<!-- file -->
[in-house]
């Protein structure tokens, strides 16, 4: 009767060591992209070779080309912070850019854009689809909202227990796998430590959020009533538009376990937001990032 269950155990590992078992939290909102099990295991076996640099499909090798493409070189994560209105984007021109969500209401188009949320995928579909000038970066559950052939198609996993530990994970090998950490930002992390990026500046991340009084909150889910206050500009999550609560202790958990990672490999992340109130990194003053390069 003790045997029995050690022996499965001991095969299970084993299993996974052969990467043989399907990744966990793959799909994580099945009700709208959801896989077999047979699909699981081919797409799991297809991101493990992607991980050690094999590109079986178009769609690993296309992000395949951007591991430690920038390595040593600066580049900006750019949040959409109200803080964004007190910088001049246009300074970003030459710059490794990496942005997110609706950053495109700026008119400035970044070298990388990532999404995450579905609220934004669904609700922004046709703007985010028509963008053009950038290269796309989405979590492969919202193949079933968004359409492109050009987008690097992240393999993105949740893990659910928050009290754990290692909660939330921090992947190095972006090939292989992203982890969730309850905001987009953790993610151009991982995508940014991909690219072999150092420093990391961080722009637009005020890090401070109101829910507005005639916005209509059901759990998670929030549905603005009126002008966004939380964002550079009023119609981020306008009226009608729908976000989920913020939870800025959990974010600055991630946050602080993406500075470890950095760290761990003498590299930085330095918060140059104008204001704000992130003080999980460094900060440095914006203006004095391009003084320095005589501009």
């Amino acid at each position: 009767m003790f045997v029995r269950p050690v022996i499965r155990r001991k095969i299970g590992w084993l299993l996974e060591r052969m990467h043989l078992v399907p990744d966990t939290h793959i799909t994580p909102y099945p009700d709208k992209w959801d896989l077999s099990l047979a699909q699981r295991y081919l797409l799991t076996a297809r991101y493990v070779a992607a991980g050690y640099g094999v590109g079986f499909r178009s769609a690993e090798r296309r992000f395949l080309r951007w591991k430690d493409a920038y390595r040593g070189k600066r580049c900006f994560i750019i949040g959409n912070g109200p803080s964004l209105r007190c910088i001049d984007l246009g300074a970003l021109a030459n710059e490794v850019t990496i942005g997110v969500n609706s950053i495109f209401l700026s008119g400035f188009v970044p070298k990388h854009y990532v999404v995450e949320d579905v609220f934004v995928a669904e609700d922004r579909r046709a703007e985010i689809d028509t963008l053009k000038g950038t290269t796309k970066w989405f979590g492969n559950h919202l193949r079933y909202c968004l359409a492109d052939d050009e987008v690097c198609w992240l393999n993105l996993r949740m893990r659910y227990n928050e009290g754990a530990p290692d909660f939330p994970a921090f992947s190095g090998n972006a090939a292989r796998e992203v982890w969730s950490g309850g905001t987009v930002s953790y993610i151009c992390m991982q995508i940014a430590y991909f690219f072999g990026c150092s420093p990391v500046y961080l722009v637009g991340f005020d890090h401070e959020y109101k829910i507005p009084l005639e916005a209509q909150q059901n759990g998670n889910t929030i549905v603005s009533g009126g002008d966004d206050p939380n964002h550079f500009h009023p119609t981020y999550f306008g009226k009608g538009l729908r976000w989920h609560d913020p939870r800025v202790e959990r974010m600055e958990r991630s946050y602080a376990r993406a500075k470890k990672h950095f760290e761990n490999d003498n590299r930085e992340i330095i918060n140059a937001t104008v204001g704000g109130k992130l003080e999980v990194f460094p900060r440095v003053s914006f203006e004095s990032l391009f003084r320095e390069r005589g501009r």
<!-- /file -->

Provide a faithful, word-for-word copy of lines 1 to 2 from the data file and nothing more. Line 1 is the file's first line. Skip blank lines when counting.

[in-house]
């Protein structure tokens, strides 16, 4: 009767060591992209070779080309912070850019854009689809909202227990796998430590959020009533538009376990937001990032 269950155990590992078992939290909102099990295991076996640099499909090798493409070189994560209105984007021109969500209401188009949320995928579909000038970066559950052939198609996993530990994970090998950490930002992390990026500046991340009084909150889910206050500009999550609560202790958990990672490999992340109130990194003053390069 003790045997029995050690022996499965001991095969299970084993299993996974052969990467043989399907990744966990793959799909994580099945009700709208959801896989077999047979699909699981081919797409799991297809991101493990992607991980050690094999590109079986178009769609690993296309992000395949951007591991430690920038390595040593600066580049900006750019949040959409109200803080964004007190910088001049246009300074970003030459710059490794990496942005997110609706950053495109700026008119400035970044070298990388990532999404995450579905609220934004669904609700922004046709703007985010028509963008053009950038290269796309989405979590492969919202193949079933968004359409492109050009987008690097992240393999993105949740893990659910928050009290754990290692909660939330921090992947190095972006090939292989992203982890969730309850905001987009953790993610151009991982995508940014991909690219072999150092420093990391961080722009637009005020890090401070109101829910507005005639916005209509059901759990998670929030549905603005009126002008966004939380964002550079009023119609981020306008009226009608729908976000989920913020939870800025959990974010600055991630946050602080993406500075470890950095760290761990003498590299930085330095918060140059104008204001704000992130003080999980460094900060440095914006203006004095391009003084320095005589501009």